Objects recovered not from MH370
SEARCHERS for Malaysia Airlines Flight 370 said objects retrieved from the Indian Ocean are rubbish, with no evidence that they are related to the missing plane as the hunt for the jetliner enters its fourth week.
The objects recovered were "fishing equipment and flotsam", Ms Andrea Hayward-Maher, a spokesman for the Australian Maritime Safety Authority, said yesterday. It was the first time that material had been picked up.
Search activities yesterday involved eight ships and 10 aircraft in the revised zone, the Australian agency said in an update.
An Australian navy ship, the Ocean Shield, was fitted with a sophisticated US black-box locator and an underwater drone yesterday, and is expected to leave port and join the search later in the day.
"Our primary focus at the moment is to use the aircraft to identify wreckage and have the ships move in and pick the wreckage out of the water," Commodore Peter Leavy, who is coordinating the Australian military's search contribution, told reporters. "This is a critical step."
Eight aircraft sighted multiple items yesterday in a search area that covered about 252,000 sq km. The new search zone is 1,100km to the north-east of the previous area, off Australia's west coast.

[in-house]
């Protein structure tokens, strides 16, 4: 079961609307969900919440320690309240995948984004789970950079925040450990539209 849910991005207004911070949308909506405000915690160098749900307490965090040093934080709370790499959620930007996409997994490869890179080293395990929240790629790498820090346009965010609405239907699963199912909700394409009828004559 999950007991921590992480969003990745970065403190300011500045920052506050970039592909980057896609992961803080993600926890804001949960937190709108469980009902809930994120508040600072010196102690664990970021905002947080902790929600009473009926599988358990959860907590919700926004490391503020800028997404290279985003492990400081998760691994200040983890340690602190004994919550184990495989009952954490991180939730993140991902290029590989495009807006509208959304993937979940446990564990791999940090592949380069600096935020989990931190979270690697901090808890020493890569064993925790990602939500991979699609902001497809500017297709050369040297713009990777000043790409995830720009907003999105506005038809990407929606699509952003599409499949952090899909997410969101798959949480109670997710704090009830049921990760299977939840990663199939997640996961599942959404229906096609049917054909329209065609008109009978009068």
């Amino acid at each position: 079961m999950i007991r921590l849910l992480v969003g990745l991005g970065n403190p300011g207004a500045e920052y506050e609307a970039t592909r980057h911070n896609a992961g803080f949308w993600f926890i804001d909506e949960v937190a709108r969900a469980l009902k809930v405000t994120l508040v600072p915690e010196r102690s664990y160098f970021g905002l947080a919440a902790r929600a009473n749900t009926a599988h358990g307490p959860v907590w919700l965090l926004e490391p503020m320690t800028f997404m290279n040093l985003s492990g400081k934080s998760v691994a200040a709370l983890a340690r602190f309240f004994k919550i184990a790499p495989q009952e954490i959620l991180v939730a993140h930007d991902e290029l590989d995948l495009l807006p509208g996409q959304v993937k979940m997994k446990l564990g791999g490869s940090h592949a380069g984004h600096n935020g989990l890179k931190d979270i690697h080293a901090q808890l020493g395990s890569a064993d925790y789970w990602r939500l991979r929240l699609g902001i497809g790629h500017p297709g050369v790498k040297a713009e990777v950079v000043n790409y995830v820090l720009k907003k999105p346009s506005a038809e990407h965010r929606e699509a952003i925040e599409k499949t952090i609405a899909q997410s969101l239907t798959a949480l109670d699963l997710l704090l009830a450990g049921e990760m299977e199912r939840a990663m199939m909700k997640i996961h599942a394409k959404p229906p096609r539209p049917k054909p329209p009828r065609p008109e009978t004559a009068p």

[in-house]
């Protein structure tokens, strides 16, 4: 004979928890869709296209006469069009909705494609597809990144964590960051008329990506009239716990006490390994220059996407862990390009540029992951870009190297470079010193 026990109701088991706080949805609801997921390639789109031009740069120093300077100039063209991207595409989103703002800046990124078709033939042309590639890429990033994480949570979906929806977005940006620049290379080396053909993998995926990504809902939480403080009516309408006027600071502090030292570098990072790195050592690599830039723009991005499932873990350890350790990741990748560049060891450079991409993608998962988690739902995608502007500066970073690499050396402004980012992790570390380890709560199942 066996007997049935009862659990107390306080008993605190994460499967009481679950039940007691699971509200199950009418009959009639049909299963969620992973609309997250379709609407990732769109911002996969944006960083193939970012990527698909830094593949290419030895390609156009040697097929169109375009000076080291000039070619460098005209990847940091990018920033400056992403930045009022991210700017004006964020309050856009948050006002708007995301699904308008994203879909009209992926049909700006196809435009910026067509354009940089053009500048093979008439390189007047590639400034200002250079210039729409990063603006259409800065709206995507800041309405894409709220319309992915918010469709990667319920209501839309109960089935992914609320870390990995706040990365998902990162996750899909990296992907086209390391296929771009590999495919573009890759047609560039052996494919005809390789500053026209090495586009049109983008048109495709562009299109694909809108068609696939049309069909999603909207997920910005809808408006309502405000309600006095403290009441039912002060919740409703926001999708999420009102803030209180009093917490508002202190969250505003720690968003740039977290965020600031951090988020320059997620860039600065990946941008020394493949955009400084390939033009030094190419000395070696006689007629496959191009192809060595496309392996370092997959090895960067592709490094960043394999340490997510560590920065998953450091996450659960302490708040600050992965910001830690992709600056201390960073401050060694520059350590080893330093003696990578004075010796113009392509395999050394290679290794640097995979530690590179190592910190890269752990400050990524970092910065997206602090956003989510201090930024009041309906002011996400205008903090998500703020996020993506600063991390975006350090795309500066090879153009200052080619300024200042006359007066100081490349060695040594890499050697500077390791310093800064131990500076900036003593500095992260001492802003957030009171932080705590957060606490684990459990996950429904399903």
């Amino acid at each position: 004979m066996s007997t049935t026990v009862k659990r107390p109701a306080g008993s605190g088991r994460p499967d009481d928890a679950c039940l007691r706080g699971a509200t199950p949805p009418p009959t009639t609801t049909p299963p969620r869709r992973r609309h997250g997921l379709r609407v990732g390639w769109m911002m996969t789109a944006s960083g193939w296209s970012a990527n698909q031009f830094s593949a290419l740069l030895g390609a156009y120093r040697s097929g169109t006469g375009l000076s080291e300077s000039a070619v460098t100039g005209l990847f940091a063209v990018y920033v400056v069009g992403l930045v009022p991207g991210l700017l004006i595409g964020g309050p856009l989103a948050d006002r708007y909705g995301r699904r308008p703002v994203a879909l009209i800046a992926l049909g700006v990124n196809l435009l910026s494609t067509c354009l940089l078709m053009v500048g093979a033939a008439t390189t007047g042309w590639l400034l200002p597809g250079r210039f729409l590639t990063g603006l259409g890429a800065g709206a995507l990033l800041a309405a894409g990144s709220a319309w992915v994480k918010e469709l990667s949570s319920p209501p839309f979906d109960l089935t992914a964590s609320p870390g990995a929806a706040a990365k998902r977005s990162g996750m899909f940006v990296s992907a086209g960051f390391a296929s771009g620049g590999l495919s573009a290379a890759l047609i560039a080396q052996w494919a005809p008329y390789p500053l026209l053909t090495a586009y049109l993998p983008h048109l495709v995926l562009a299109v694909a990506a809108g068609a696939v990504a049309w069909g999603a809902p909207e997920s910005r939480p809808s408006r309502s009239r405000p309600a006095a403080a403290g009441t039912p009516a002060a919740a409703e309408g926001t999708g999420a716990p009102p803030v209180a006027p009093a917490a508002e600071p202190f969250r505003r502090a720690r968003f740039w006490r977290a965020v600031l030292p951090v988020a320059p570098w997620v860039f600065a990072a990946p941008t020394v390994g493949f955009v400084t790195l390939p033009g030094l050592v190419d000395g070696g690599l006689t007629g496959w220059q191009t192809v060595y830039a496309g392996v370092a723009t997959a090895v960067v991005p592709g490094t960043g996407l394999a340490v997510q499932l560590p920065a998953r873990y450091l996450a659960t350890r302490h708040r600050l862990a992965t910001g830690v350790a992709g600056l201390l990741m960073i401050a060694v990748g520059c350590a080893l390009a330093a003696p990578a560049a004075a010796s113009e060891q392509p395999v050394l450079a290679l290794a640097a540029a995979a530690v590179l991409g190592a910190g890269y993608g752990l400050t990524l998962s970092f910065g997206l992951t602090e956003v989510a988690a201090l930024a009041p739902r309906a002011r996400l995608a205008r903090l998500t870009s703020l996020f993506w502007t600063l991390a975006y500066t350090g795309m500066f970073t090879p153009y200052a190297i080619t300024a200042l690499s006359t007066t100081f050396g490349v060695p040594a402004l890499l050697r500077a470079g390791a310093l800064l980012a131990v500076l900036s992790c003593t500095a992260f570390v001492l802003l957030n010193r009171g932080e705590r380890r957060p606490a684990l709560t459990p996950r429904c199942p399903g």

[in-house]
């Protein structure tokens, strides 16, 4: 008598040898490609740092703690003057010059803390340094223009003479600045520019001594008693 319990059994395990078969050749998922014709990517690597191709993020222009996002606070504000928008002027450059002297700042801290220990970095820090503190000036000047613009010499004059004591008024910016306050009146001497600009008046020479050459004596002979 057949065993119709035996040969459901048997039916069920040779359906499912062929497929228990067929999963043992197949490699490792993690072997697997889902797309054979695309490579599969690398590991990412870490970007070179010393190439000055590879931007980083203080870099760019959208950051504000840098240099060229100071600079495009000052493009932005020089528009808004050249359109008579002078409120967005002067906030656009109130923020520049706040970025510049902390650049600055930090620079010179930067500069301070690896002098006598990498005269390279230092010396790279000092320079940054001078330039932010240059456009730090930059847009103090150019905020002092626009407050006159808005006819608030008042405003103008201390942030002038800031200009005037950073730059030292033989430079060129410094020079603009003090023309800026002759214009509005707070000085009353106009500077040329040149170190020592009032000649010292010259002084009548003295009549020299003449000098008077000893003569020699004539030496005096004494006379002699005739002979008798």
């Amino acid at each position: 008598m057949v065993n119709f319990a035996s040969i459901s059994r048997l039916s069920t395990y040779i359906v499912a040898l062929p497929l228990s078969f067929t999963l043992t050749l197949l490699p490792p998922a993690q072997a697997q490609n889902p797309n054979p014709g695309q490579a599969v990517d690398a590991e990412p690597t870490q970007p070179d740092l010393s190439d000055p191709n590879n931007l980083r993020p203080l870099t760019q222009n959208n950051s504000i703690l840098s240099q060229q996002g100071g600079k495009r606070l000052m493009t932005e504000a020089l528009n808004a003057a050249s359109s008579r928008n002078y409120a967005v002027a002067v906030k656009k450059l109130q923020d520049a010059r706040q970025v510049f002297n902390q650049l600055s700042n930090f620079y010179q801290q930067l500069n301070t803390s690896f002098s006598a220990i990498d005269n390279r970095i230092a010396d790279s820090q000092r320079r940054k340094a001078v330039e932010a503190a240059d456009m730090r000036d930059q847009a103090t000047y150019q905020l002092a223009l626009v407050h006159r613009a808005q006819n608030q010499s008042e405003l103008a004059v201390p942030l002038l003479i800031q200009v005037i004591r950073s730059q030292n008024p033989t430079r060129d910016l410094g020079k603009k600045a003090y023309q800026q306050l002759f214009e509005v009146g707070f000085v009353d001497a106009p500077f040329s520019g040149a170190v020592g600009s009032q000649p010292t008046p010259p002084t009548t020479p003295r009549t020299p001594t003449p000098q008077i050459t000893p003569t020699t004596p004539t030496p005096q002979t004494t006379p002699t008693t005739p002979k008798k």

White, red and orange "suspicious objects" had been seen as the Chinese ship Jinggangshan, carrying two helicopters, joined the Haixun 01 in the search area, the official Xinhua news agency said.
Examinations of the home flight simulator of the jet's captain, Mr Zaharie Ahmad Shah, have not found anything sinister, Malaysia's Acting Transport Minister, Mr Hishammuddin Hussein, said on Saturday.
The US Central Intelligence Agency, Britain's MI6 and Chinese intelligence agencies are helping with the investigation, he said.
The Malaysian government has come under strong criticism from China, home to more than 150 of the passengers, where relatives of the missing have accused the government of "delays and deception".
Thirty-nine family members of 18 passengers arrived yesterday in Malaysia seeking answers, said the airline's commercial director, Mr Hugh Dunleavy.
At a hotel on the outskirts of Kuala Lumpur, relatives wearing white T-shirts reading "Pray for MH370" displayed banners reading: "Tell us the truth. Give us our relatives back."
Flight MH370 with 239 people on board inexplicably vanished en route from Kuala Lumpur to Beijing on March 8 in one of the greatest mysteries in aviation history.
AFP, BLOOMBERG, REUTERS